Doug Balliett is a composer, instrumentalist and poet based in New York City. The New York Times has described his poetry as âbrilliant and wittyâ (Clytie and the Sun), his bass playing as âelegantâ (Shawn JaegerâsÂ In Old Virginny), and his compositions as âvivid, emotive, with contemporary twistsâ (Actaeon).
Popular new music blogÂ I Care if You ListenÂ has critiqued Mr. Balliettâs work as âweird in the best possible wayâ (A Gnostic Passion) and âlight-hearted yet darkâ¦it had the audience laughing one minute and in tears the nextâ¦â (Pyramus and Thisbe).Â He is a tireless performer of new music, and is professor of baroque bass and violone at the Juilliard School. With a constant stream of commissions, a weekly show on New York Public Radio, and nearly 200 performances per year, Mr. Balliett has been identified as an emerging voice for his generation.
Elliot Figg is a keyboardist, conductor, and composer from Dallas, Texas.Â He is a graduate ofÂ the Historical Performance Program at The Juilliard School where he studied harpsichord with Kenneth Weiss. He has alsoÂ studied with Arthur Haas at the Yale School of Music. Elliot is an active member of several New York-based earlyÂ music and contemporary ensembles, including Ruckus,Â ACRONYM, New York Baroque Incorporated and New Vintage Baroque. Â Recent engagements include: Conductor and harpsichordist for L’Amant Anonyme with Little Opera Theatre of New York; assistant conductor and harpsichordist for Vivaldi’sÂ Farnace,Â and Cavalli’sÂ Veremonda, both with Spoleto Festival USA; andÂ assistant conductor and harpsichordistÂ forÂ Dido and AeneasÂ with L.A Opera. Â Elliot received his Bachelor’s and Master’s degrees in music composition from the University of North Texas, where he studied with Cindy McTee, Joseph Klein and harpsichord with Leonora McCroskey.Â
Praised byÂ The StradÂ as âstylish and accomplished,â internationally respected viola da gamba player and cellist Shirley Hunt embraces an eclectic musical life as a soloist, chamber musician, and continuo player.Â Ms. Hunt has performed and recordedÂ with the nation’s leading period instrument ensembles includingÂ Handel and Haydn Society, Boston Baroque,Â Philharmonia Baroque Orchestra,Â American Bach Soloists,Â Musica Angelica, Portland Baroque Orchestra, andÂ Bach Collegium San Diego. Ms. Hunt performs regularly at the Metropolitan Museum of Art with the renaissance ensemble Sonnambula, and appears in recital annually at the Museum of Jurassic Technology, where she is an artist in residence.Â Originally from Portland, Oregon, Ms. Hunt was born into a musical family and is the younger sister of the late mezzo-soprano Lorraine Hunt Lieberson.
Paul Holmes Morton is native to Pennsylvania, growing up his first musical veneration was American folk music.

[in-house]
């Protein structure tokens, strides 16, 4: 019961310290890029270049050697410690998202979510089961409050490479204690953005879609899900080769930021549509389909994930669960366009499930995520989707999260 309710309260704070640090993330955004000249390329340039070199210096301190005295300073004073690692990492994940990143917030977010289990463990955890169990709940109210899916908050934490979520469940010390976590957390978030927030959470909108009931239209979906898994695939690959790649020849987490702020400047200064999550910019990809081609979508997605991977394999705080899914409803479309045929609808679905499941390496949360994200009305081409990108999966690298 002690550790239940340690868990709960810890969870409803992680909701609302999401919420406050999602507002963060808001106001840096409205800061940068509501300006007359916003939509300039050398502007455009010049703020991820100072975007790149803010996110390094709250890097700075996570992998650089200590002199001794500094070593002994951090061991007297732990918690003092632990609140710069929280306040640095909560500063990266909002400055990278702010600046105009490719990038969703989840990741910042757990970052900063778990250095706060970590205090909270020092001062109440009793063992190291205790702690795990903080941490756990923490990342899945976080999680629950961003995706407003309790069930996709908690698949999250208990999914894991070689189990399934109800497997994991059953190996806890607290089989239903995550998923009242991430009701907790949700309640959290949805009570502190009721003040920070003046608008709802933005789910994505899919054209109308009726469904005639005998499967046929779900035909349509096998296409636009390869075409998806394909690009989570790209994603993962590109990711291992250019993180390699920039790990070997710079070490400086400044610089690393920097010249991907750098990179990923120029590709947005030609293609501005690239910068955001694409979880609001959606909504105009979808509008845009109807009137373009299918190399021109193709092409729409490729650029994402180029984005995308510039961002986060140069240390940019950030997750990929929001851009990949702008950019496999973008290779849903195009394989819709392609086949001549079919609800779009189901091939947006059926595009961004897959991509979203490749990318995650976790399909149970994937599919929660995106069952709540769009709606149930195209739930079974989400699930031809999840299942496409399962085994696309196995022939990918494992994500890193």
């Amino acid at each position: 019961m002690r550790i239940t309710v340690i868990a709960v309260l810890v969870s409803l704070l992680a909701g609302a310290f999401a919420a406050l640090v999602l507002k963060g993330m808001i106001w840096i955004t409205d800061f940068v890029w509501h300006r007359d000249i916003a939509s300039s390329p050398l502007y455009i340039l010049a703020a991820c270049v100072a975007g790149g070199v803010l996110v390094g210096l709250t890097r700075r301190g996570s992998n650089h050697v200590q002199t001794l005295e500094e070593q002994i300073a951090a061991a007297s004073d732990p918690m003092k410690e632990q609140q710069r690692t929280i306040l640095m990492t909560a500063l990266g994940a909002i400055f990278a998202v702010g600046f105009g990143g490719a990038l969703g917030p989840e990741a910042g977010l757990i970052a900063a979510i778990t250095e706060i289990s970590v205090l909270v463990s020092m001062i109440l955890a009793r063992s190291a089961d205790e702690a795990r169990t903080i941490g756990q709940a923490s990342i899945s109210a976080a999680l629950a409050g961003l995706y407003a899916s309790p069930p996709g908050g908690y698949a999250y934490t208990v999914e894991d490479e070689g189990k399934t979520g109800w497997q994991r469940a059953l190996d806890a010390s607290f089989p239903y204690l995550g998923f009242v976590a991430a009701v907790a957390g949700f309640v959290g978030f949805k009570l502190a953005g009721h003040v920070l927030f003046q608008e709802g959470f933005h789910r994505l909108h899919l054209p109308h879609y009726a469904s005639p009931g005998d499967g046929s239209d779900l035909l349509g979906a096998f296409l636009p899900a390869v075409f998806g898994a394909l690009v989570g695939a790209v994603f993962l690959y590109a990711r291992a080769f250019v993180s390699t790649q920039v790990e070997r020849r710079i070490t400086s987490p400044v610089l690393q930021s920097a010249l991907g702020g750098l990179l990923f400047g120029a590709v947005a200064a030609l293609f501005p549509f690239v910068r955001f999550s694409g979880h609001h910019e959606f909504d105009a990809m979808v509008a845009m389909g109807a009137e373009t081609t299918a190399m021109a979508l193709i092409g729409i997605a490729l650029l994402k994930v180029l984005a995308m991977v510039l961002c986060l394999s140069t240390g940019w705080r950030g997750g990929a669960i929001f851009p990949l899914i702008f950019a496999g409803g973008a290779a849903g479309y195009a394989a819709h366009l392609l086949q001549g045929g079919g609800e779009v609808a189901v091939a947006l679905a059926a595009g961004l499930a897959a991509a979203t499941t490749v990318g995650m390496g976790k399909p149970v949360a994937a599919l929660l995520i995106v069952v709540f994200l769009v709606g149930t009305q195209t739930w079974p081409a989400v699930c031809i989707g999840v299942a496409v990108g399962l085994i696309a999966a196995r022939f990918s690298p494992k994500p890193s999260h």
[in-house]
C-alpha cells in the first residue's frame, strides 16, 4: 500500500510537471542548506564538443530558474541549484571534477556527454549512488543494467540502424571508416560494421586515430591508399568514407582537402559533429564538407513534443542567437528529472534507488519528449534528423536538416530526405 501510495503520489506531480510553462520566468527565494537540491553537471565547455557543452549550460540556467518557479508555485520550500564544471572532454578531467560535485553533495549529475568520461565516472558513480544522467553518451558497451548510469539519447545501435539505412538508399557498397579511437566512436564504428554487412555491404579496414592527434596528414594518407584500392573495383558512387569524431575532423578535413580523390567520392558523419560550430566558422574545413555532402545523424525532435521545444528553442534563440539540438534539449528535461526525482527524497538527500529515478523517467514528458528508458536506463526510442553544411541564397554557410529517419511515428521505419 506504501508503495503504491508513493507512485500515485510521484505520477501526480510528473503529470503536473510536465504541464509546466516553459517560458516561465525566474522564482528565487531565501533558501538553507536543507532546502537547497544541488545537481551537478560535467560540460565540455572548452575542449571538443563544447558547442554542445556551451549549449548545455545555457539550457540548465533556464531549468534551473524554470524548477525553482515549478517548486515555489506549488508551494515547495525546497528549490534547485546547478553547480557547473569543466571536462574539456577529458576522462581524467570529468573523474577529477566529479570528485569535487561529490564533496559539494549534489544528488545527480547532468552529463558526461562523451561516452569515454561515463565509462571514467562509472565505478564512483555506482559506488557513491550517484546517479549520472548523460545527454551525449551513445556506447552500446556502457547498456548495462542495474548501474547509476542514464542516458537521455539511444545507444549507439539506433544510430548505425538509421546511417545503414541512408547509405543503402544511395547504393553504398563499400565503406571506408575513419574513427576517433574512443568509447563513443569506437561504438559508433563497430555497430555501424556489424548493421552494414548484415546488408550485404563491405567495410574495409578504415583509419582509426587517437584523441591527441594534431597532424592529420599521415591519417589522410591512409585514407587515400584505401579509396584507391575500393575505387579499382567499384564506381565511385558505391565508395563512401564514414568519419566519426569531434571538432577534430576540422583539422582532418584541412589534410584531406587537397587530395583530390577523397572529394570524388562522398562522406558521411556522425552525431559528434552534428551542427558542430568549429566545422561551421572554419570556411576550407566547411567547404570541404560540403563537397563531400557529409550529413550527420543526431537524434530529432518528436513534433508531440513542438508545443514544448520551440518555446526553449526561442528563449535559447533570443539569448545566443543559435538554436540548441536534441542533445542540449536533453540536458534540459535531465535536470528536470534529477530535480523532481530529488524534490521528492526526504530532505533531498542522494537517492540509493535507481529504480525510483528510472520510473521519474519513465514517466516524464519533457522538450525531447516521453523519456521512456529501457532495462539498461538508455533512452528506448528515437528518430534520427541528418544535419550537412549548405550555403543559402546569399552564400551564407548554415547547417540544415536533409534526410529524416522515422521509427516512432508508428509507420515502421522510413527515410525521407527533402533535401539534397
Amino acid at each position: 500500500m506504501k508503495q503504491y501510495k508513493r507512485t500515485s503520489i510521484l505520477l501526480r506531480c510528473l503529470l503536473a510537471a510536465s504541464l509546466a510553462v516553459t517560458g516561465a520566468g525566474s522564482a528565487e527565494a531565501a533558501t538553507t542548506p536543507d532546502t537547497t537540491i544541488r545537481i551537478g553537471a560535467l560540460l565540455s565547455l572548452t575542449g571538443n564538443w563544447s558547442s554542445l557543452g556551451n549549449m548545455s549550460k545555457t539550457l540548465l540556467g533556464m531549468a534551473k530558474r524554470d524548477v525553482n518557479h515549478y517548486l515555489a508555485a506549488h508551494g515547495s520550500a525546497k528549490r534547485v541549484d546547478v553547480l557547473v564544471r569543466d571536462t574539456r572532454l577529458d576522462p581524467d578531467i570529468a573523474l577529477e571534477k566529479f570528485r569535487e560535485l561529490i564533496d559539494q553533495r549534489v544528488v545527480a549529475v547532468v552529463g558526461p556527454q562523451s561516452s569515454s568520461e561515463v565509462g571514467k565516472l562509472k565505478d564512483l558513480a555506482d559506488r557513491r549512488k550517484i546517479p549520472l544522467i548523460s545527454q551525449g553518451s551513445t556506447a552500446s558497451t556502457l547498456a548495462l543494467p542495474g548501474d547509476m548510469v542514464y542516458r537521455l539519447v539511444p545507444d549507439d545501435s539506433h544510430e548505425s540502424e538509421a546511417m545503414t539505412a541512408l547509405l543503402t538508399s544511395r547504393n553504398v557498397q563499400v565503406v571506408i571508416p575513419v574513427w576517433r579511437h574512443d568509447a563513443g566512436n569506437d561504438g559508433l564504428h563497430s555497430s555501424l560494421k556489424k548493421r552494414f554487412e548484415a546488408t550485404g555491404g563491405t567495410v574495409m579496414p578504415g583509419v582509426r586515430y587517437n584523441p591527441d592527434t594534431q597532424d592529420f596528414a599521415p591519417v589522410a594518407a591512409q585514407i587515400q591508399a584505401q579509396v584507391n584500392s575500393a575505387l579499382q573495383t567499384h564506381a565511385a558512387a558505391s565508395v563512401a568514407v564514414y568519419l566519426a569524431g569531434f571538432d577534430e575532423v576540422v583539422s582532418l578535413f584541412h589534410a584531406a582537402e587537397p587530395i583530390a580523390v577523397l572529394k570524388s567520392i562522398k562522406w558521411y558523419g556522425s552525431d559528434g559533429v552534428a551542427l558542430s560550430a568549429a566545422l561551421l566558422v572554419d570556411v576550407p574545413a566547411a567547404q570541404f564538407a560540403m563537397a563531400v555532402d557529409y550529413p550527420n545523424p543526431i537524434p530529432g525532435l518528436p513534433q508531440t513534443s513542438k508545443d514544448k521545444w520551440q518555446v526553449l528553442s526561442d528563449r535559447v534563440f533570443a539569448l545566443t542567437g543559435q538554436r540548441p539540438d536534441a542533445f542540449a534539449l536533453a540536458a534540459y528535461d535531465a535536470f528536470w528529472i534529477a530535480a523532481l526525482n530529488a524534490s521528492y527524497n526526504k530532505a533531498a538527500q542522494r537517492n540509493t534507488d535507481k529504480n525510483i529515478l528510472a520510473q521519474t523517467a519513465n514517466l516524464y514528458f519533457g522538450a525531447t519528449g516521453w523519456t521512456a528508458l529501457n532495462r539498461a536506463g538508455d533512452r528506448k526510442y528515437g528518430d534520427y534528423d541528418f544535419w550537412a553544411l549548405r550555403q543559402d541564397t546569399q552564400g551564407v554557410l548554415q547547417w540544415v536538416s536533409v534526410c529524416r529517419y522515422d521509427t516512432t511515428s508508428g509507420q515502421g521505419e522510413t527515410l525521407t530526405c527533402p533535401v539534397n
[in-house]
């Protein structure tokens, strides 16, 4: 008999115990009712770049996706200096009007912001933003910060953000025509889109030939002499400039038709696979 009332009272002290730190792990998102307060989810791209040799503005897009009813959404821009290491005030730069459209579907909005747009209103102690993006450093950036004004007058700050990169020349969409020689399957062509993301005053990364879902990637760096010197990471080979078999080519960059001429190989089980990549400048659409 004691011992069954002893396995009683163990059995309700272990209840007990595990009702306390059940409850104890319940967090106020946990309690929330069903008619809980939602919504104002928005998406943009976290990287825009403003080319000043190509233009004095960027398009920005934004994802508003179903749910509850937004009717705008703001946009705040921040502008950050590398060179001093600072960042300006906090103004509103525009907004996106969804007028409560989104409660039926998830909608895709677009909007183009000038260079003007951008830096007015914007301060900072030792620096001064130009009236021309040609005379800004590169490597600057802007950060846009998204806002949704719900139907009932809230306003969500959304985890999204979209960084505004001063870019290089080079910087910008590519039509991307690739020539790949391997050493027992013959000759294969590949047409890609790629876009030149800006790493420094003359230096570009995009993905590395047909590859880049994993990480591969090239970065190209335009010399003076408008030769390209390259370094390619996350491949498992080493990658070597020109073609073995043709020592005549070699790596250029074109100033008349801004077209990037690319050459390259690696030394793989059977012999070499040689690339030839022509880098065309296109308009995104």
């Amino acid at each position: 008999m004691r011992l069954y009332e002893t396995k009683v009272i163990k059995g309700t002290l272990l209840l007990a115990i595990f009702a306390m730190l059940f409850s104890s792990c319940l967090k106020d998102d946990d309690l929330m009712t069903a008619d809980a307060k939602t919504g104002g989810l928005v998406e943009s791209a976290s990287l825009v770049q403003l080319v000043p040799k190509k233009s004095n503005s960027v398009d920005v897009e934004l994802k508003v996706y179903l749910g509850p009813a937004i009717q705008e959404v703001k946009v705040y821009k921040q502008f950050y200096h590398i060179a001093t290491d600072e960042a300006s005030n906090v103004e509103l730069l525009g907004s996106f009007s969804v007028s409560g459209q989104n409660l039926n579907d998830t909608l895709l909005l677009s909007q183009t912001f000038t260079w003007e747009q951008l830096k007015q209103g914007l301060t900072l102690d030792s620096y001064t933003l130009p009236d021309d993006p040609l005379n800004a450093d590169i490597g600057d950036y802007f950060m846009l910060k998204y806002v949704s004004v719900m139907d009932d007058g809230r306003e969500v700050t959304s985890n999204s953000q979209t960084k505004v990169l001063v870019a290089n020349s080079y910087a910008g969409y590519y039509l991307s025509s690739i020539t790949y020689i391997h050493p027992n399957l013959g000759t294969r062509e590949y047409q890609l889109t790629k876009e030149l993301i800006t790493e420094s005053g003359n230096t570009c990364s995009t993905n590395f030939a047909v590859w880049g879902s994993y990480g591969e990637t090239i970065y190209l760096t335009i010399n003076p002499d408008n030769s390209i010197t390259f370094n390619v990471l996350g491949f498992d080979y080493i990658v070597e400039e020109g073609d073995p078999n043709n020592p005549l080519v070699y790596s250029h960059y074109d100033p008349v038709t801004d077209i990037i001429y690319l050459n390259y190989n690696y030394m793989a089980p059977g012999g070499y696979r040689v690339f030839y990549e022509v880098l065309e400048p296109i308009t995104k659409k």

His studies began in earnest under the direction of the Cuban guitar virtuoso Ernesto Tamayo.While studying in conservatory, Paul Holmes was introduced to baroque performance practice and was captivated by the variation in tone and texture of ancient instruments as well as the improvisatory collaboration of the musical process.
With a variety of plucked string instruments in hand, he works to research and refine the musical practice of the past centuries, and strives with equal passion to discover the possibilities of such instruments in todayâs musical language and culture. Paul Holmes performs and records with the hope and belief that music, as a temporal form of art, has the ability to lend a moment of articulation and consonance to the present day noise.
Clayton F. Zeller-Townson is a bassoonist, ensembleÂ leader and educator living between New YorkÂ and Los Angeles.Â Â
A performer of early bassoons, he plays with the leadingÂ period instrumentÂ ensembles in North AmericaÂ including Tafelmusik, The Handel and Haydn Society, Boston Baroque, Trinity Baroque Orchestra, American Bach Soloists and Musica Angelica.Â With a deep passion for contemporary music, Clay has produced and premiered many newÂ works for early instruments. From 2011-2016 he taught at The North Carolina Governorâs School as Instrumental Music Faculty where he developed a curriculum for gifted high school students centeredÂ around exposure to contemporary music, improvisation exercises, composition projects and listening development. Â He has given masterclasses at The University of Missouri and The Eastman School of Music.
Clay was born in Nova Scotia, raised in eastern North Carolina, and found his way to the baroque bassoon by way of the tenor saxophone. Â He holds a Bachelor’s degree and Performer’s Certificate from The Eastman School of Music and a Master’s degree from The Juilliard School.